Instead, professional development has traditionally come in the form of campus-wide seminars and teaching conferences that, by necessity, are one-size-fits-all. According to a 2002 study by Bruce Joyce and Beverley Showers, only about 10 percent of in-service participants actually use their new learning when they return to their classrooms. I’m not a financial genius, but this type of return on investment doesn’t seem like a great use of scarce resources in K-12 education.
Educators preach the importance of differentiating instruction for students. Why are we not doing the same when it comes to professional learning?
The good news: Things are changing. Aided by new technology and a committed group of educators and innovators, professional development is becoming more accessible and more valuable. For those who wrote off professional development as too expensive or ineffective, it’s time to take another look.
One game-changer has been mobile technology, which has allowed us to leverage the potential of a focused professional network through platforms like Twitter. Educators can now participate and develop their own professional learning network both locally and nationally through daily and weekly chats on an education topic or subject of their choosing by following hashtags such as #edchat, #educoach, and many others.
Edcamps, a form of “unconference” designed specifically for teachers and their needs, are another professional learning trend that have picked up steam the past couple of years and are popping up all around the country. Edcamps are nothing like traditional education conferences, where the organizers have set the topic sessions and schedule. Instead, participants at the beginning of the event create the agenda. Instead of one or two presenters talking for hours, educators are encouraged to collaborate around educational topics that impact their own daily practice through discussion and hands-on learning, according to EdCamp.org.
Most teachers I know want to get better, and when we empower teachers to make choices when it comes to their own professional learning, results will follow. “Effective professional development honors the autonomy of teachers but recognizes the importance of a form of accountability grounded in that autonomy,” says Dr. Jim Knight, a leader in the professional development field. Teachers recognize that being part of a profession requires continuous improvement, a learning process that never ends.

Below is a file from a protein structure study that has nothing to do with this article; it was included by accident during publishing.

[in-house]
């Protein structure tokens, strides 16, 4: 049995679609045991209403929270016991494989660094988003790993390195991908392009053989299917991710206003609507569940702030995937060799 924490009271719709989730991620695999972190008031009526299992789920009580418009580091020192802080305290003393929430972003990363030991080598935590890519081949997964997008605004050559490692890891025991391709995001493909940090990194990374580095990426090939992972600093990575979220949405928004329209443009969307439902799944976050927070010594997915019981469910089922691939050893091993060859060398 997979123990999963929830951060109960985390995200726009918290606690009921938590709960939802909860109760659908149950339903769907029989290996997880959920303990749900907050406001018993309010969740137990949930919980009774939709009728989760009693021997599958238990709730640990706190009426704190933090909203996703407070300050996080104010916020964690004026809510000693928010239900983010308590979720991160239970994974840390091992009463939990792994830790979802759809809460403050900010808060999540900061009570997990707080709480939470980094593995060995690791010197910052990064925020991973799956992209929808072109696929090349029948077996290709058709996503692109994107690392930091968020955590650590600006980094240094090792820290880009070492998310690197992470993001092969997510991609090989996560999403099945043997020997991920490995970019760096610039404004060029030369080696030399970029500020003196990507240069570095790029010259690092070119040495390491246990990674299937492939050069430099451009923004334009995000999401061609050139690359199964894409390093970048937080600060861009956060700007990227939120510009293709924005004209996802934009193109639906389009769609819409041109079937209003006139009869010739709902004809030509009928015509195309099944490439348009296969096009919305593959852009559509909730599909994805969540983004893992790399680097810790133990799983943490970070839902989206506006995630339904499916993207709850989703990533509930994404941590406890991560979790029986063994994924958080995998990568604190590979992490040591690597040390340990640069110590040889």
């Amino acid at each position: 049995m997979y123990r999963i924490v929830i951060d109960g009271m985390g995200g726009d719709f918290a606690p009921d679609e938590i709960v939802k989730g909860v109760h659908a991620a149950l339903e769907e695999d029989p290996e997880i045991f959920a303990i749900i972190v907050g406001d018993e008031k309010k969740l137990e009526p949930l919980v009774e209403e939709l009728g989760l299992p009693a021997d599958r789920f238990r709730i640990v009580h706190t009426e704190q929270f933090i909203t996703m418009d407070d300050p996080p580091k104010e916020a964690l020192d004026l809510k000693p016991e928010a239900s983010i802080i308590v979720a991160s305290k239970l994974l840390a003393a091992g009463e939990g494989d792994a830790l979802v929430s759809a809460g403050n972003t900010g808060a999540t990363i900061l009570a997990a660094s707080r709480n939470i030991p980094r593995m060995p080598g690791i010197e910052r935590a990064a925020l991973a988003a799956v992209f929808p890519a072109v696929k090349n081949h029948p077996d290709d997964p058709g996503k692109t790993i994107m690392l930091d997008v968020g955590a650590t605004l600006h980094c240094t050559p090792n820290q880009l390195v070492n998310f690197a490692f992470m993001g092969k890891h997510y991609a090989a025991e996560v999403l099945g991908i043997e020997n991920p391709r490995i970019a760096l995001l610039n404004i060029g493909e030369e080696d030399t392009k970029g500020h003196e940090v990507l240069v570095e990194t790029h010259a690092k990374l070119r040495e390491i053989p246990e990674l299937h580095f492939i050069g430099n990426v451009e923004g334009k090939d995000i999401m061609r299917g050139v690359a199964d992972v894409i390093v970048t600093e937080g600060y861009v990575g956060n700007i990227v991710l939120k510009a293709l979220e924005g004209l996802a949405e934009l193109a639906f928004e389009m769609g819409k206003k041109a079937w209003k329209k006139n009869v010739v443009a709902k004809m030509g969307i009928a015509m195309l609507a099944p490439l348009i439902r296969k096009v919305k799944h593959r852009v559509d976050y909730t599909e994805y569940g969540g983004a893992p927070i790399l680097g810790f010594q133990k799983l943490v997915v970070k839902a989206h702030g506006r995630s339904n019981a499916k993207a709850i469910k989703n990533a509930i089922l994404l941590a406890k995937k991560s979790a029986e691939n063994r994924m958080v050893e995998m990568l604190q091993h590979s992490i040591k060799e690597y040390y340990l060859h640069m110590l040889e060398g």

One of the most effective ways to become a better teacher is to watch others and have others watch you, whether that means a professional instructional coach or colleagues from your department or grade-level.
“Teachers do not learn best from outside experts or by attending conferences or implementing programs installed by outsiders,” wrote Dr. Mike Schmoker in 2005. “Teachers learn best from other teachers, in settings where they literally teach each other the art of teaching.”
When consulting with other teachers, the usual response is that there just isn’t enough time in the day to focus on professional learning. This is why leveraging technology is the only way to make professional learning become a part of a teacher’s workflow.
Within the last few years, video-enhanced professional development has advanced to new heights, allowing more teachers to get personalized support and coaching anytime and anywhere. Just like professional coaches and athletes, teachers and instructional leaders should use video consistently to reflect, assess and provide feedback on their performance.
So Why Am I Such A Big Believer In Video-Based Professional Learning?